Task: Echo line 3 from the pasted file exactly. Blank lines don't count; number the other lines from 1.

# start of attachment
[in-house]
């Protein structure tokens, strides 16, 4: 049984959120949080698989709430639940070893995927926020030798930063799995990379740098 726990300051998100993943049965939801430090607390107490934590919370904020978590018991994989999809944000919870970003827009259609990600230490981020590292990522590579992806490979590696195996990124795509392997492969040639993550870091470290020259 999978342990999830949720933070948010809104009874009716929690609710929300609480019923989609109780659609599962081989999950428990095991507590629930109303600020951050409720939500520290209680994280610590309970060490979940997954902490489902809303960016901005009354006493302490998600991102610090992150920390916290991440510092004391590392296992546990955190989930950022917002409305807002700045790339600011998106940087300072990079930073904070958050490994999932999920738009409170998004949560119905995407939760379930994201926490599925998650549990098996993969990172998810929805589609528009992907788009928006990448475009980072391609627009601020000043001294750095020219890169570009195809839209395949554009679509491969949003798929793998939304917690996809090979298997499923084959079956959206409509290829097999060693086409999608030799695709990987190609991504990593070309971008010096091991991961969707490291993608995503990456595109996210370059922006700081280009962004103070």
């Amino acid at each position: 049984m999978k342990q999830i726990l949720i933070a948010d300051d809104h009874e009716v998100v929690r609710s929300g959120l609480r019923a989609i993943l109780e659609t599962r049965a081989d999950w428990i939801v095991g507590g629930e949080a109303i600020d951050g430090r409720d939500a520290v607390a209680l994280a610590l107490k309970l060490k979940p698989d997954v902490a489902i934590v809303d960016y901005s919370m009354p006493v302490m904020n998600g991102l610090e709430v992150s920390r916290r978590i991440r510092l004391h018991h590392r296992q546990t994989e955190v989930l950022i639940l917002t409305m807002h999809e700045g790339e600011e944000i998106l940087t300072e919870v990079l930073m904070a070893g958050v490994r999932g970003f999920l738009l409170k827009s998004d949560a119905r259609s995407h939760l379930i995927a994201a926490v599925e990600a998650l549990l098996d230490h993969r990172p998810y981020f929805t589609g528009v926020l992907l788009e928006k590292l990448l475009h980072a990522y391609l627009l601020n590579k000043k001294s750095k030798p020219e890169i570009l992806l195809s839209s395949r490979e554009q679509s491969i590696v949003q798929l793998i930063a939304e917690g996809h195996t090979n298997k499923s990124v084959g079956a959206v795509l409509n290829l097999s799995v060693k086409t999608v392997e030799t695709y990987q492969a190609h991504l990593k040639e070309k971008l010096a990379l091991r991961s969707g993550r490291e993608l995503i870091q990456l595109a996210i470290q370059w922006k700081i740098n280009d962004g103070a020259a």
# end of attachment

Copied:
């Amino acid at each position: 049984m999978k342990q999830i726990l949720i933070a948010d300051d809104h009874e009716v998100v929690r609710s929300g959120l609480r019923a989609i993943l109780e659609t599962r049965a081989d999950w428990i939801v095991g507590g629930e949080a109303i600020d951050g430090r409720d939500a520290v607390a209680l994280a610590l107490k309970l060490k979940p698989d997954v902490a489902i934590v809303d960016y901005s919370m009354p006493v302490m904020n998600g991102l610090e709430v992150s920390r916290r978590i991440r510092l004391h018991h590392r296992q546990t994989e955190v989930l950022i639940l917002t409305m807002h999809e700045g790339e600011e944000i998106l940087t300072e919870v990079l930073m904070a070893g958050v490994r999932g970003f999920l738009l409170k827009s998004d949560a119905r259609s995407h939760l379930i995927a994201a926490v599925e990600a998650l549990l098996d230490h993969r990172p998810y981020f929805t589609g528009v926020l992907l788009e928006k590292l990448l475009h980072a990522y391609l627009l601020n590579k000043k001294s750095k030798p020219e890169i570009l992806l195809s839209s395949r490979e554009q679509s491969i590696v949003q798929l793998i930063a939304e917690g996809h195996t090979n298997k499923s990124v084959g079956a959206v795509l409509n290829l097999s799995v060693k086409t999608v392997e030799t695709y990987q492969a190609h991504l990593k040639e070309k971008l010096a990379l091991r991961s969707g993550r490291e993608l995503i870091q990456l595109a996210i470290q370059w922006k700081i740098n280009d962004g103070a020259a």